SAN MARCOS, TEXAS — Stephanie Sierra, a Southwest Texas State University senior from San Antonio; Patrece Reese, a senior from Round Rock; and Lisa Jefferson, a senior from Killeen have each received one of the coveted 25 national Fellowships for Students of Color Entering the Teaching Profession from the Rockefeller Brothers Fund. SWT is the only university to have all three of its applicants selected to receive the honor and award.
In competition with almost 75 students from universities such as Duke and Princeton, Sierra, Reese and Jefferson proved that they were committed to the teaching profession.
The fellowship offers minority students in the arts and sciences, who are entering the teaching profession, a grant for $12,000 to enter a one-year graduate program or a $16,000 grant for a two-year graduate program.
The three will also receive a $2,500 grant for a seven-week project related to teaching, which they will complete this summer. Sierra and Jefferson chose Roxanne Cuellar, SWT assistant professor of Curriculum and Instruction (C&I), as their mentor. Reese chose Ann Hall, associate professor of C&I. Each of these professors will receive a $1,500 grant from the Rockefeller Fund for guiding the young teachers in their projects and throughout the rest of their undergraduate education.
After passing the screening committee, the three were interviewed in New York City by the Brothers Fund committee, who then selected the fellows based on their potential to become good teachers.
Sierra, an interdisciplinary studies major with a concentration in early childhood education through fourth grade, said, “I have always felt as though I could connect with children. I just hope to someday make a difference.”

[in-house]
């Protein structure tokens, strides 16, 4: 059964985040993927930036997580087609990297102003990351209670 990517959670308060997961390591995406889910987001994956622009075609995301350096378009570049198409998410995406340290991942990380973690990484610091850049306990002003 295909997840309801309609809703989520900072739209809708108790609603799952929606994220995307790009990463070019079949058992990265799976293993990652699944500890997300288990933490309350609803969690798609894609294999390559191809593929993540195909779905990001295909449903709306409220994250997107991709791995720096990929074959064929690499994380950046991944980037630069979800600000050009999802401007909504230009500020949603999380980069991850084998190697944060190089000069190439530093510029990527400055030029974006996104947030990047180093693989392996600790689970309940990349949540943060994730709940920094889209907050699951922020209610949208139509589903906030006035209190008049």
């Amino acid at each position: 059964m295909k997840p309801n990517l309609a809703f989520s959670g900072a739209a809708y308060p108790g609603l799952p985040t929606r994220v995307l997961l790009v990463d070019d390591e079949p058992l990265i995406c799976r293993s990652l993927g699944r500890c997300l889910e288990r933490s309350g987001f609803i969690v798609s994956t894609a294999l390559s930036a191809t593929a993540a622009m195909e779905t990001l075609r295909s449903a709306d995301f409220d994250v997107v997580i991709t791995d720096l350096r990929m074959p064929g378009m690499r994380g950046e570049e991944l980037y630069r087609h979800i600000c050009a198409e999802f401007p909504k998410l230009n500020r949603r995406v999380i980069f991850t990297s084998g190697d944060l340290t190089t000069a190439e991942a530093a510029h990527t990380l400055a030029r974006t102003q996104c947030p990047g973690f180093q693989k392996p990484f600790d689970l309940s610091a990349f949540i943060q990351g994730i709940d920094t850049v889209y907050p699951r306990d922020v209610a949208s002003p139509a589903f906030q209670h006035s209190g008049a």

Sierra will be working in San Marcos this summer teaching 3rd–5th graders at Wonderland School the value of diversity.
Reese, also an interdisciplinary studies major, dreams of someday becoming an elementary school principal.
“A lot of children, minority kids, have no idea they are smart,” Reese said, describing her passion for teaching. “If you tell them they are smart, that they can do this, then they will do it; they will achieve success.”
Jefferson is also an interdisciplinary studies major with a concentration in early childhood education through fourth grade. Jefferson said her desire to become a teacher started when she was young.
“The demographics of the student body are changing, but demographics of teachers are still predominantly white females,” Jefferson said. “The students need to have educators that can relate to them culturally so that they understand that school is for everyone and their education is relevant to them.”
The three fellows will meet the 22 other Rockefeller fellows this summer in New York and will continue to interact with them throughout graduate school.
(Contact information for each of the recipients can be provided upon request. Please contact Lisa Cruz at 512.245.2180 or firstname.lastname@example.org for more information.)